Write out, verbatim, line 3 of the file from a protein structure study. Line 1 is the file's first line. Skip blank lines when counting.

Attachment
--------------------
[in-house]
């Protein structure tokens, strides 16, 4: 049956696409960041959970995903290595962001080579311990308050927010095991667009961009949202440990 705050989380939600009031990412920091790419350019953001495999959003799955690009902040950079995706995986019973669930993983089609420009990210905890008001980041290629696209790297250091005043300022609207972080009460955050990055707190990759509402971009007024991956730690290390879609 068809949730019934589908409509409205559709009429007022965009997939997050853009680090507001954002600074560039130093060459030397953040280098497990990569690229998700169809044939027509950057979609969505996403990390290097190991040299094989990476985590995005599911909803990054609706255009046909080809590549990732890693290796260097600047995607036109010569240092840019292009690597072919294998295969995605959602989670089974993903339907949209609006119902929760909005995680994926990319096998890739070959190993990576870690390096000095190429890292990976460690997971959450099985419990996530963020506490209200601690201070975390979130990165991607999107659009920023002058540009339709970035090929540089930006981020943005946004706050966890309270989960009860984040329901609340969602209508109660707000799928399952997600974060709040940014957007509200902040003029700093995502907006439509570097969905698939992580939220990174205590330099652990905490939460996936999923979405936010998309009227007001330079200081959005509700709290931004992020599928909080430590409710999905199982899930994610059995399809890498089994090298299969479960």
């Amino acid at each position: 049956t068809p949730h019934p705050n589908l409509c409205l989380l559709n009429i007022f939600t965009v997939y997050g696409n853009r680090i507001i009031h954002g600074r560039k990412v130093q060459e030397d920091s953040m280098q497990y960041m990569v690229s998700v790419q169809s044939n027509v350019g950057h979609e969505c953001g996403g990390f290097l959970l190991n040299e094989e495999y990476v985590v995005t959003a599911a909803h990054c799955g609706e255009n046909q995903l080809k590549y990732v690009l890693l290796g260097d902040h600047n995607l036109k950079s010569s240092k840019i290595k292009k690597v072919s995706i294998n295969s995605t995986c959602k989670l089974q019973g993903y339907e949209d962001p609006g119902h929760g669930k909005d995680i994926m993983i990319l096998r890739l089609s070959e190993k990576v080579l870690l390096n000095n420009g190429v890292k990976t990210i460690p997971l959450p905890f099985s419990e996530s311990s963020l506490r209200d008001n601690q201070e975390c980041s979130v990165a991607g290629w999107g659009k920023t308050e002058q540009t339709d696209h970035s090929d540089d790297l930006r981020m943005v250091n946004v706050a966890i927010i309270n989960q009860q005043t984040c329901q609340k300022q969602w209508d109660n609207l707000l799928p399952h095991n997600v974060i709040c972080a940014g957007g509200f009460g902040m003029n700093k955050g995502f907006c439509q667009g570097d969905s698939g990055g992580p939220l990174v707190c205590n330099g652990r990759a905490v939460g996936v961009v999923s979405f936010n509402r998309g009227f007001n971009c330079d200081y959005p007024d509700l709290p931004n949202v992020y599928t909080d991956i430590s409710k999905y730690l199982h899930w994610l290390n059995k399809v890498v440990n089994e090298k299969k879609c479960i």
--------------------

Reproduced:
């Amino acid at each position: 049956t068809p949730h019934p705050n589908l409509c409205l989380l559709n009429i007022f939600t965009v997939y997050g696409n853009r680090i507001i009031h954002g600074r560039k990412v130093q060459e030397d920091s953040m280098q497990y960041m990569v690229s998700v790419q169809s044939n027509v350019g950057h979609e969505c953001g996403g990390f290097l959970l190991n040299e094989e495999y990476v985590v995005t959003a599911a909803h990054c799955g609706e255009n046909q995903l080809k590549y990732v690009l890693l290796g260097d902040h600047n995607l036109k950079s010569s240092k840019i290595k292009k690597v072919s995706i294998n295969s995605t995986c959602k989670l089974q019973g993903y339907e949209d962001p609006g119902h929760g669930k909005d995680i994926m993983i990319l096998r890739l089609s070959e190993k990576v080579l870690l390096n000095n420009g190429v890292k990976t990210i460690p997971l959450p905890f099985s419990e996530s311990s963020l506490r209200d008001n601690q201070e975390c980041s979130v990165a991607g290629w999107g659009k920023t308050e002058q540009t339709d696209h970035s090929d540089d790297l930006r981020m943005v250091n946004v706050a966890i927010i309270n989960q009860q005043t984040c329901q609340k300022q969602w209508d109660n609207l707000l799928p399952h095991n997600v974060i709040c972080a940014g957007g509200f009460g902040m003029n700093k955050g995502f907006c439509q667009g570097d969905s698939g990055g992580p939220l990174v707190c205590n330099g652990r990759a905490v939460g996936v961009v999923s979405f936010n509402r998309g009227f007001n971009c330079d200081y959005p007024d509700l709290p931004n949202v992020y599928t909080d991956i430590s409710k999905y730690l199982h899930w994610l290390n059995k399809v890498v440990n089994e090298k299969k879609c479960i």